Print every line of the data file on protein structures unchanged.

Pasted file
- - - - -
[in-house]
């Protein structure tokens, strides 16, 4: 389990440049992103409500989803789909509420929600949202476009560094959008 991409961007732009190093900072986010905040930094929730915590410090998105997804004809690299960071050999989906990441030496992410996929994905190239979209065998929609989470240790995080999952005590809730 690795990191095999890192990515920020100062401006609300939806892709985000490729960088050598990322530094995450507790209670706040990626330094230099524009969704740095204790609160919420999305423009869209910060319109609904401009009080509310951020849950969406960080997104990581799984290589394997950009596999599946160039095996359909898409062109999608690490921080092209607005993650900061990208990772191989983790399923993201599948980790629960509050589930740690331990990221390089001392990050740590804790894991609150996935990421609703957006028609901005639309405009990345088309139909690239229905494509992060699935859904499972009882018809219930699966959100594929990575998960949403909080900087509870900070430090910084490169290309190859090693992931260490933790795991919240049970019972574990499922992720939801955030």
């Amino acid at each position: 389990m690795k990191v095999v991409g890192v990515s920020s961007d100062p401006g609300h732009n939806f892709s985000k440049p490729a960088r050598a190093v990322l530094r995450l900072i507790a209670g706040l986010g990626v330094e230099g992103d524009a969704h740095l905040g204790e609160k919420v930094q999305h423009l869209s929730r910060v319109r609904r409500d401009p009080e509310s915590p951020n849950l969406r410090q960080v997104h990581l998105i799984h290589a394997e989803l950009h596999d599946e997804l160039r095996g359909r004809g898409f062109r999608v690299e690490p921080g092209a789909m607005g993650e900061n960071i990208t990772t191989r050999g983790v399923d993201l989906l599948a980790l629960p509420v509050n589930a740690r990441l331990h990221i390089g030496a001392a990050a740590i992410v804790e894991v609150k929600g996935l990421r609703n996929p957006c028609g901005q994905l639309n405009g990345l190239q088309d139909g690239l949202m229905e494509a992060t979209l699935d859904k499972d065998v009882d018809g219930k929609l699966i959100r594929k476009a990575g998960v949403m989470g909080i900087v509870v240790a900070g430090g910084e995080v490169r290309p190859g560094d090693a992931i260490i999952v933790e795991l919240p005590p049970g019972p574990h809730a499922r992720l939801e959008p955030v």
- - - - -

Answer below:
[in-house]
């Protein structure tokens, strides 16, 4: 389990440049992103409500989803789909509420929600949202476009560094959008 991409961007732009190093900072986010905040930094929730915590410090998105997804004809690299960071050999989906990441030496992410996929994905190239979209065998929609989470240790995080999952005590809730 690795990191095999890192990515920020100062401006609300939806892709985000490729960088050598990322530094995450507790209670706040990626330094230099524009969704740095204790609160919420999305423009869209910060319109609904401009009080509310951020849950969406960080997104990581799984290589394997950009596999599946160039095996359909898409062109999608690490921080092209607005993650900061990208990772191989983790399923993201599948980790629960509050589930740690331990990221390089001392990050740590804790894991609150996935990421609703957006028609901005639309405009990345088309139909690239229905494509992060699935859904499972009882018809219930699966959100594929990575998960949403909080900087509870900070430090910084490169290309190859090693992931260490933790795991919240049970019972574990499922992720939801955030």
């Amino acid at each position: 389990m690795k990191v095999v991409g890192v990515s920020s961007d100062p401006g609300h732009n939806f892709s985000k440049p490729a960088r050598a190093v990322l530094r995450l900072i507790a209670g706040l986010g990626v330094e230099g992103d524009a969704h740095l905040g204790e609160k919420v930094q999305h423009l869209s929730r910060v319109r609904r409500d401009p009080e509310s915590p951020n849950l969406r410090q960080v997104h990581l998105i799984h290589a394997e989803l950009h596999d599946e997804l160039r095996g359909r004809g898409f062109r999608v690299e690490p921080g092209a789909m607005g993650e900061n960071i990208t990772t191989r050999g983790v399923d993201l989906l599948a980790l629960p509420v509050n589930a740690r990441l331990h990221i390089g030496a001392a990050a740590i992410v804790e894991v609150k929600g996935l990421r609703n996929p957006c028609g901005q994905l639309n405009g990345l190239q088309d139909g690239l949202m229905e494509a992060t979209l699935d859904k499972d065998v009882d018809g219930k929609l699966i959100r594929k476009a990575g998960v949403m989470g909080i900087v509870v240790a900070g430090g910084e995080v490169r290309p190859g560094d090693a992931i260490i999952v933790e795991l919240p005590p049970g019972p574990h809730a499922r992720l939801e959008p955030v």